Mark’s life changed dramatically when he was diagnosed with a pulmonary embolism (PE), a blood clot in the lungs. In his own words, here is Mark’s story about how follow-up care saved his life:
My story starts like many others, but does not end in the way you may think, thanks to the follow-up care provided by Massachusetts General Hospital (Mass General) and Dr. Rachel Rosovsky. I woke up on a morning in August of 2016, feeling fine. But, I soon realized I was having trouble breathing. As the minutes went by, it got more difficult to breathe. I told my wife we needed to take a ride to the hospital. I thought I was having a heart attack.
I got to the local hospital and the emergency staff was wonderful. They told me, “You are not having a heart attack. You have a pulmonary embolism (PE).”
“This was a good thing,” I thought to myself. “I’m not having a heart attack.”
But I was still having trouble getting a breath.
The doctor in charge told me that they were unable to do anymore at their hospital and asked me which hospital I would like to be transferred to. From the background, my 81-year-old mother Maureen, a retired nurse, yelled, “Mass General!” That small statement changed the trajectory of my life.
Off I went in an ambulance to Mass General. When I got admitted, the doctor assured me that I wouldn’t be waiting long and that their PE response team (PERT) was discussing my case. Within 20 minutes, a doctor walked into my room and told me that they would be removing the blood clot from my lung and that I would be prepped for surgery.
Every person involved seemed to know exactly what they were doing and what was going to happen. They spoke to me throughout the whole procedure. When the doctor was done, he told me that he was a bit upset, because they were unable to get the complete clot out, but that they would break it up over the coming days with medication.
After surgery, I was moved to the ICU. The nurses explained everything and made sure I was comfortable. I met with a team of doctors each day, who continued to update me on my progress.
Finally, I was ready to be discharged. This is where my experience differs from most PE patients’.
As I was being discharged, my nurse sat down with me and explained to me what I needed to do after I left the hospital. As she was explaining what would happen, all I could hear was Charlie Brown’s teacher going “Wah Wah Wah.” My nurse clearly knew I was having trouble following, so she highlighted everything on my post-discharge papers.
On the paperwork, highlighted in yellow, was a follow-up appointment with Dr. Rachel Rosovsky. I remember my nurse repeatedly saying that I had to go to this follow-up clinic.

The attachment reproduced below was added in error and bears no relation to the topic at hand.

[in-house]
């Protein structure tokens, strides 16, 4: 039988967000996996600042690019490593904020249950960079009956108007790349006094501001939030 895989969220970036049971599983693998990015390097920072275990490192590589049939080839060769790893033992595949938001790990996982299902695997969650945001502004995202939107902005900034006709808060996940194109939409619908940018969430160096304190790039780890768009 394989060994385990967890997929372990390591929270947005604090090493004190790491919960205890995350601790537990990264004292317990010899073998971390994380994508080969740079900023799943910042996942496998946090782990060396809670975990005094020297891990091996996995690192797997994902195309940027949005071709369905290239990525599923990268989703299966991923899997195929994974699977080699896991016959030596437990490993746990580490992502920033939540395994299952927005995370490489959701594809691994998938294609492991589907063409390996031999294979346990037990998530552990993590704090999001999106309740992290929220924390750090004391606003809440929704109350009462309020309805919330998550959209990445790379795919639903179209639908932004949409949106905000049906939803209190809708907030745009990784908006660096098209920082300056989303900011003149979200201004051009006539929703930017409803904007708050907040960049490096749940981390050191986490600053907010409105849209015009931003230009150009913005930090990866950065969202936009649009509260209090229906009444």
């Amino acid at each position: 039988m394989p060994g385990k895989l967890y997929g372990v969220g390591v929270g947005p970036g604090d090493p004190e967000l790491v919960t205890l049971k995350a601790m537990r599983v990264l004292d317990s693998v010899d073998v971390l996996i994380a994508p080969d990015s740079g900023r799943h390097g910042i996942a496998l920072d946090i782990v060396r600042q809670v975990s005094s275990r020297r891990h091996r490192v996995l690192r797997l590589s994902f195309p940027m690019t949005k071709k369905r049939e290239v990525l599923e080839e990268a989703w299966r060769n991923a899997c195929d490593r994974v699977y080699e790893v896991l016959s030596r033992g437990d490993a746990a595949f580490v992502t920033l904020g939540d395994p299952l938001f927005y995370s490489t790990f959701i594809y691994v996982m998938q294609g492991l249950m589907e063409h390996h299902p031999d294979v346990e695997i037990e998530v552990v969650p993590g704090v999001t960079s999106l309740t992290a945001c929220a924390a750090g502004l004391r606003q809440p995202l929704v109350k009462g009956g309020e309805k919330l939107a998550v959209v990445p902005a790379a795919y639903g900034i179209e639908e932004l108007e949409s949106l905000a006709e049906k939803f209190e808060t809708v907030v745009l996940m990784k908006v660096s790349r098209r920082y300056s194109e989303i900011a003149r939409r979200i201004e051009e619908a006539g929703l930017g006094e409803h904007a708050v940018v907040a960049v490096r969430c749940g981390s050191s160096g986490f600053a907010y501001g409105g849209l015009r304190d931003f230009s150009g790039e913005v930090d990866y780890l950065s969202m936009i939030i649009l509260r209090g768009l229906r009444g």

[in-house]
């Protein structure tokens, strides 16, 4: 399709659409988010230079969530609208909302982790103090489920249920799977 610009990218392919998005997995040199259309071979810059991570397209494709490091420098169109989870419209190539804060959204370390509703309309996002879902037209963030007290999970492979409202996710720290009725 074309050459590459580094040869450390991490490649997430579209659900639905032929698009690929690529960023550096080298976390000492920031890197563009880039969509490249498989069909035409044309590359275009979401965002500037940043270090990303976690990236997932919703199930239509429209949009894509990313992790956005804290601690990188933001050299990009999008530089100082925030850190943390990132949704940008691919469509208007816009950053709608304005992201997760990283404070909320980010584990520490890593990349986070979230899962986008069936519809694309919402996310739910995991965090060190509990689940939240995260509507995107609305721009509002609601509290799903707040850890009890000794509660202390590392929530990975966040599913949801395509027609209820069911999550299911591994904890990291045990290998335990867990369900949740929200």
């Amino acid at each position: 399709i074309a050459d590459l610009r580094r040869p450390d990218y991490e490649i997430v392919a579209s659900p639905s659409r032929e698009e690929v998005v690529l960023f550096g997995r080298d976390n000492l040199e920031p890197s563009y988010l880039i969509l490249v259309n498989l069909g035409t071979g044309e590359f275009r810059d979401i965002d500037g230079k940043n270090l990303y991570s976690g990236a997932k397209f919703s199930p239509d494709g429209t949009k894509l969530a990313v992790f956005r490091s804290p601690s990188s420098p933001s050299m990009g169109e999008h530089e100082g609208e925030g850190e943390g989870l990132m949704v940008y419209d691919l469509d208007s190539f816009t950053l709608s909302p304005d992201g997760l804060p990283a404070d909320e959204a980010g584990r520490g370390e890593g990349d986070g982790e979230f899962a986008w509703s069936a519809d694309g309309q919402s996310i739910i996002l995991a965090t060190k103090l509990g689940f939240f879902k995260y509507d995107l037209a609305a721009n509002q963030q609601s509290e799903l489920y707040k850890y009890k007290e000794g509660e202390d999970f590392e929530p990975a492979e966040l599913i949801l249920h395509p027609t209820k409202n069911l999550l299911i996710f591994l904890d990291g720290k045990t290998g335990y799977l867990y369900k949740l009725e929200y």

In September, I showed up to my appointment. This was where I began to realize how serious my situation actually had been back in August. You may be asking yourself, “How did this guy not realize how serious his situation was?”
I honestly never felt scared or had any questions that went unanswered when I was in the hospital. Everyone seemed extremely calm around me, so I never worried.
That changed when I met with an assistant working with Dr. Rosovsky. He introduced himself to me and I told him who I was. He replied, “You are the PE patient? I was on that call the Saturday you were admitted, and I’m surprised I’m actually speaking with you today.”
That was the first time I realized how serious my situation was.
When Dr. Rosovsky arrived, I was greeted with a big smile.
She told me they were starting an aftercare program to ensure blood clot patients understood what had happened to them, what treatments were available to them, and to find out what had caused the blood clot in the first place.
She explained that when people don’t understand what happened or why they are on a certain medication, there tends to be a high rate of folks who stop their treatment. When that happens, patients can develop recurrent blood clots that can be deadly.
Dr. Rosovsky was part of the PERT team that discussed my case and decided on my best treatment back in August. She told me we were meeting to determine what had caused my PE, how I was doing, and my treatment, so that I could avoid any recurrent blood clots in the future.
She asked me to tell her my story and she took copious notes. She was interested, because I didn’t have any clotting gene or any family history of clotting. I was also mildly anemic. She decided to run some tests and took some blood.
On Monday, September 12, 2016, I get a call from Dr. Rosovsky. She told me that she wanted me to come in and meet her and her colleague Dr. Andrew Yee, ASAP. They arranged to meet me on Wednesday. I met with Dr. Rosovsky and Dr. Yee, and she explained that they had found out what had caused my blood clot.
“You have a form of cancer called Multiple Myeloma.”
Multiple Myeloma is a form of blood cancer that develops in the center of the bones, an area known as bone marrow.
They explained what the cancer was and how it affects individuals. At this point, Dr. Rosovsky told me Dr. Yee would treat me for the cancer moving forward, but she will still be my PE doctor.
From that day forward, I have only felt better. I am forever grateful for the follow-up treatment plan that my doctors implemented.
I want other patients to know that follow-up care is so important. When you’re sick, your care doesn’t end when you leave the hospital. Sometimes, it’s just beginning.
Mark was able to go on to receive treatment for his cancer. He would like to give a special thank you to his mother, Maureen, who did not miss a single treatment session during the year he was actively being treated. Mark’s story highlights the importance of follow-up care. Patients who have experienced a blood clot should always pay close attention to what their doctors tell them and be sure to stay on top of their medical appointments.
Thank you, Mark, for sharing your story!